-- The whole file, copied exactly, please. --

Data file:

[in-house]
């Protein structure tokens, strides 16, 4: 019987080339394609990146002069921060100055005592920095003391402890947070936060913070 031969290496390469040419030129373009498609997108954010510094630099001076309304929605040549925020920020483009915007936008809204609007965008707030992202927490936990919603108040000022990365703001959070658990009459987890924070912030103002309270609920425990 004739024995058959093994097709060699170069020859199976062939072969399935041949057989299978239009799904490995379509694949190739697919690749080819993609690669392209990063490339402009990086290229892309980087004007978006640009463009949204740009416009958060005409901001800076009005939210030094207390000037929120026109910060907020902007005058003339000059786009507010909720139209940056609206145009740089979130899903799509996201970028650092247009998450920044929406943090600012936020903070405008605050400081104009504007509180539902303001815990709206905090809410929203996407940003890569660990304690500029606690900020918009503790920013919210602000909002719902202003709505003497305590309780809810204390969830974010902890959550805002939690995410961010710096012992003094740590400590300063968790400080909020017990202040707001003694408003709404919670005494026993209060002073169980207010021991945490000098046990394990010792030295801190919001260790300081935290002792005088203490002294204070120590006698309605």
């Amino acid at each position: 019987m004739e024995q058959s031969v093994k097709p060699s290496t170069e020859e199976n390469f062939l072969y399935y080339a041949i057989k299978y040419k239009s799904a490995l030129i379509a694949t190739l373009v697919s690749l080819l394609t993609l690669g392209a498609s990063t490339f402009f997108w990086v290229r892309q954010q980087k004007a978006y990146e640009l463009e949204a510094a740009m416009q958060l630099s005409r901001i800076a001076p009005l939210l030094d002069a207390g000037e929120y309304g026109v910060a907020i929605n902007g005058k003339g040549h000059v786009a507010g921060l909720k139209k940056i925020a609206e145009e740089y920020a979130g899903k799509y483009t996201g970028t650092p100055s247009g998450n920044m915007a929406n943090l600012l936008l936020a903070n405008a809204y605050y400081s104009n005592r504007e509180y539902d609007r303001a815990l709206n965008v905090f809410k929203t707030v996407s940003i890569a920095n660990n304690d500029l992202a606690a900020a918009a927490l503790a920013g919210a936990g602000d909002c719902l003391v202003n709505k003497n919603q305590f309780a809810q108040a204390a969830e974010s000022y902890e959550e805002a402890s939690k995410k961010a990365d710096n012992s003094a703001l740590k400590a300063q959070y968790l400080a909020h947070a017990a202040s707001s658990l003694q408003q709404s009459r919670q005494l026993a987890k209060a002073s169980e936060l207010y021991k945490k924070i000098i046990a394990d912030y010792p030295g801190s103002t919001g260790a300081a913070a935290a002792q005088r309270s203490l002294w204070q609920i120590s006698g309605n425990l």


[in-house]
């Protein structure tokens, strides 16, 4: 019987080339394609990146002069921060100055005592920095003391402890947070936060913070 031969290496390469040419030129373009498609997108954010510094630099001076309304929605040549925020920020483009915007936008809204609007965008707030992202927490936990919603108040000022990365703001959070658990009459987890924070912030103002309270609920425990 004739024995058959093994097709060699170069020859199976062939072969399935041949057989299978239009799904490995379509694949190739697919690749080819993609690669392209990063490339402009990086290229892309980087004007978006640009463009949204740009416009958060005409901001800076009005939210030094207390000037929120026109910060907020902007005058003339000059786009507010909720139209940056609206145009740089979130899903799509996201970028650092247009998450920044929406943090600012936020903070405008605050400081104009504007509180539902303001815990709206905090809410929203996407940003890569660990304690500029606690900020918009503790920013919210602000909002719902202003709505003497305590309780809810204390969830974010902890959550805002939690995410961010710096012992003094740590400590300063968790400080909020017990202040707001003694408003709404919670005494026993209060002073169980207010021991945490000098046990394990010792030295801190919001260790300081935290002792005088203490002294204070120590006698309605």
């Amino acid at each position: 019987m004739e024995q058959s031969v093994k097709p060699s290496t170069e020859e199976n390469f062939l072969y399935y080339a041949i057989k299978y040419k239009s799904a490995l030129i379509a694949t190739l373009v697919s690749l080819l394609t993609l690669g392209a498609s990063t490339f402009f997108w990086v290229r892309q954010q980087k004007a978006y990146e640009l463009e949204a510094a740009m416009q958060l630099s005409r901001i800076a001076p009005l939210l030094d002069a207390g000037e929120y309304g026109v910060a907020i929605n902007g005058k003339g040549h000059v786009a507010g921060l909720k139209k940056i925020a609206e145009e740089y920020a979130g899903k799509y483009t996201g970028t650092p100055s247009g998450n920044m915007a929406n943090l600012l936008l936020a903070n405008a809204y605050y400081s104009n005592r504007e509180y539902d609007r303001a815990l709206n965008v905090f809410k929203t707030v996407s940003i890569a920095n660990n304690d500029l992202a606690a900020a918009a927490l503790a920013g919210a936990g602000d909002c719902l003391v202003n709505k003497n919603q305590f309780a809810q108040a204390a969830e974010s000022y902890e959550e805002a402890s939690k995410k961010a990365d710096n012992s003094a703001l740590k400590a300063q959070y968790l400080a909020h947070a017990a202040s707001s658990l003694q408003q709404s009459r919670q005494l026993a987890k209060a002073s169980e936060l207010y021991k945490k924070i000098i046990a394990d912030y010792p030295g801190s103002t919001g260790a300081a913070a935290a002792q005088r309270s203490l002294w204070q609920i120590s006698g309605n425990l």